Of course, this list is not going to cover every single type of incident that needs to be reported within the RIDDOR regulations. If you are ever in any doubt about whether or not you need to report, then it is always best to speak to the HSE and ask for their advice or guidance on the matter.  

Who should report?

In order to make a RIDDOR report, you will need to be seen to be a responsible person within the work premises. This could be someone who is an assigned health and safety employee, the employer or those who are self-employed.  

It could also be people who are in control of the premises at work, such as site managers if this is relevant.  

What must be reported?

As we have already covered, there are certain incidents that need to be reported as a part of RIDDOR. These are deaths and injuries, occupational diseases and dangerous occurrences. But what is actually meant by this, and what are some examples of the types of incidents that may happen?  

Deaths and injuries

If there has been an accident at work that has related to someone either being injured or, even worse, dying, then there is a good chance that this will need to be reported under RIDDOR. That said, not every single accident will need to be reported.  

If there has been a death as a result of an accident in the workplace, then this needs to be reported. This could have caused the death of either a worker or someone from outside the company. The only exception to this is in the case of suicide. However, physical violence from someone else to a worker will need to be reported too.  

Injuries are also another reportable part of RIDDOR. These injuries cover things such as:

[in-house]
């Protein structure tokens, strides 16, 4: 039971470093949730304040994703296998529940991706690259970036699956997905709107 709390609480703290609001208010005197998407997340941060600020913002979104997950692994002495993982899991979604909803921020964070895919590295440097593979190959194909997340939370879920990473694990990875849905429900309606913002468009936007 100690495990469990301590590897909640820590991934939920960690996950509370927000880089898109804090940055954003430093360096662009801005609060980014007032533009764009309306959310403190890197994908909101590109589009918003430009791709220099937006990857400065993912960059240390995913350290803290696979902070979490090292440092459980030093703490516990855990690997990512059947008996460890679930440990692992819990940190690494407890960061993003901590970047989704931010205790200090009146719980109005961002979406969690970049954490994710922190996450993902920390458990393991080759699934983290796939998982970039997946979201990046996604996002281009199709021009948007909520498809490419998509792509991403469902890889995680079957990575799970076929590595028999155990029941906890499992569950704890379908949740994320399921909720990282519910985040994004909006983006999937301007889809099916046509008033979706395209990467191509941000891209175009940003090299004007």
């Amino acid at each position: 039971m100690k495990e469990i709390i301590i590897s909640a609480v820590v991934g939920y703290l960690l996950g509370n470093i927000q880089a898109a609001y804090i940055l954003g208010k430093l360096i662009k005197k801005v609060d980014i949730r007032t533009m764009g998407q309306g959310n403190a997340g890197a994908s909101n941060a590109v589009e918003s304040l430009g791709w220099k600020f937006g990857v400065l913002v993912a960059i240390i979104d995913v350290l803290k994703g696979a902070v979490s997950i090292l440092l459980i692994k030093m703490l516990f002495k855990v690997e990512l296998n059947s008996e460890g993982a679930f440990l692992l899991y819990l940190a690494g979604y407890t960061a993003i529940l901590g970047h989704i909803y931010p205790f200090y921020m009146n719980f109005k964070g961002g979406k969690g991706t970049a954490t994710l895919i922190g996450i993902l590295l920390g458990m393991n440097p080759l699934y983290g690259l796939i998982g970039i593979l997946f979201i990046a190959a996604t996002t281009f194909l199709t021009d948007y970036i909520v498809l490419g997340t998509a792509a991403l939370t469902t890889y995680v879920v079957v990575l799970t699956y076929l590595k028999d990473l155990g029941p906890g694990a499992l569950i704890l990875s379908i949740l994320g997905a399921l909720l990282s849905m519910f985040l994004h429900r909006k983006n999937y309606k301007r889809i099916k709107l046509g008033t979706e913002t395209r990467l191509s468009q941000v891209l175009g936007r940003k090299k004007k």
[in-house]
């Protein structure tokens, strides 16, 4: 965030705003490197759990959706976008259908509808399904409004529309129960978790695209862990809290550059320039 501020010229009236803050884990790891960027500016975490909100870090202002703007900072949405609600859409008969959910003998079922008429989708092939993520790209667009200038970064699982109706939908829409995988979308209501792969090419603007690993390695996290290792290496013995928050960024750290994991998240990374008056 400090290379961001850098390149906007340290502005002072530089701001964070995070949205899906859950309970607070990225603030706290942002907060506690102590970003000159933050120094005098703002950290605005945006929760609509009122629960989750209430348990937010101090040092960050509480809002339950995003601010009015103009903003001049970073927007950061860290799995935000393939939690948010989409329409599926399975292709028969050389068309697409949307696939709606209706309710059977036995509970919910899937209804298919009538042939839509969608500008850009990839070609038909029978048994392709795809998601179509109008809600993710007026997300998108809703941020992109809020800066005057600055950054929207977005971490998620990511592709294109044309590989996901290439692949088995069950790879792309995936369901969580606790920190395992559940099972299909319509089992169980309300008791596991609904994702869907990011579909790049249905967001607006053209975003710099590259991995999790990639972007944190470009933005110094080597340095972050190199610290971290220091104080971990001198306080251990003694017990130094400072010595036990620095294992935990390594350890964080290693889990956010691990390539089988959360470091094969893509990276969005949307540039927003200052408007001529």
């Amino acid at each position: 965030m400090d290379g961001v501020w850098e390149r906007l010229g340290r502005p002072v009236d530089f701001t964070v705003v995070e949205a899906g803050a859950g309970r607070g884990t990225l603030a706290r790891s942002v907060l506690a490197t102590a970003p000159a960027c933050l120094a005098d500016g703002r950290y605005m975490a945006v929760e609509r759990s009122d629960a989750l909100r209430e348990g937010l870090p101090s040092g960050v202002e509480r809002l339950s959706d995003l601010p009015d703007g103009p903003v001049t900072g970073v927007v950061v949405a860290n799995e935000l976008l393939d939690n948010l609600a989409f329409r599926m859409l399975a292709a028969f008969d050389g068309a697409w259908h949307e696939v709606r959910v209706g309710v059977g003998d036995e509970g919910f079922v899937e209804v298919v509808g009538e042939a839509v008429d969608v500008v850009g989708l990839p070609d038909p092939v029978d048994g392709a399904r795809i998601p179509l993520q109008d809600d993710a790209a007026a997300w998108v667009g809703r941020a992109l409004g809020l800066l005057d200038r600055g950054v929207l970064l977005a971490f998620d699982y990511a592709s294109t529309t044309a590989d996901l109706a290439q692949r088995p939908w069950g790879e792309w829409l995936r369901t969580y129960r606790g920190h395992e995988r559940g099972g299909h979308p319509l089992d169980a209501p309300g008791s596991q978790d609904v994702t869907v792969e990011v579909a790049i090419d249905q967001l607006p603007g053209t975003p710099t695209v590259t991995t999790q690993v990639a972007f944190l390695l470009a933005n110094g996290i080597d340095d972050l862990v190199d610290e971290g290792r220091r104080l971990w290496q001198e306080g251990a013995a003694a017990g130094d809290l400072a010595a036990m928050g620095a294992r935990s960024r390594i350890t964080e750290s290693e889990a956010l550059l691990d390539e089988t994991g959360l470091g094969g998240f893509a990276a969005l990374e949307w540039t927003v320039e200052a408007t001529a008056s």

• Fractures (other than to fingers, thumbs and toes) 
  • Amputations 
  • An injury that results in loss of sight 
  • Crush injuries to the head or the torso 
  • Burns that cover more than 10% of the body or that cause significant damage to the eyes, respiratory system or other vital organs 
  • Scalping 
  • Head injuries or asphyxia 
  • Anything that requires resuscitation 

Occupational diseases

Depending on the industry that you work in and the type of work that you do, there is always a risk of developing an occupational disease. These could either be caused in whole by the work that you do, or they could make an existing condition even worse.  

Some examples of occupational diseases that can occur and need to be reported include:

  • Carpal tunnel 
  • Severe cramp in either the hand or the forearm 
  • Dermatitis  
  • Occupational asthma 
  • Diseases that are related to occupational exposure to a biological agent 

Dangerous occurrences

Dangerous occurrences are near-miss events. There are 27 different categories that can be seen to be dangerous occurrences. These can be found on the HSE website for you to check whether or not you need to report what has happened as a part of RIDDOR. 

Some examples of what could be reported as a dangerous occurrence include:

  • The collapse, overturning or failure of load-bearing parts of lifts and equipment that lifts 
  • Plant or equipment that comes into contact with power lines 
  • The accident release of any substance that could cause injury 

As you can see, dangerous occurrences don’t have to cause an injury; they just have to be a risk of causing an injury either in that moment or in the future.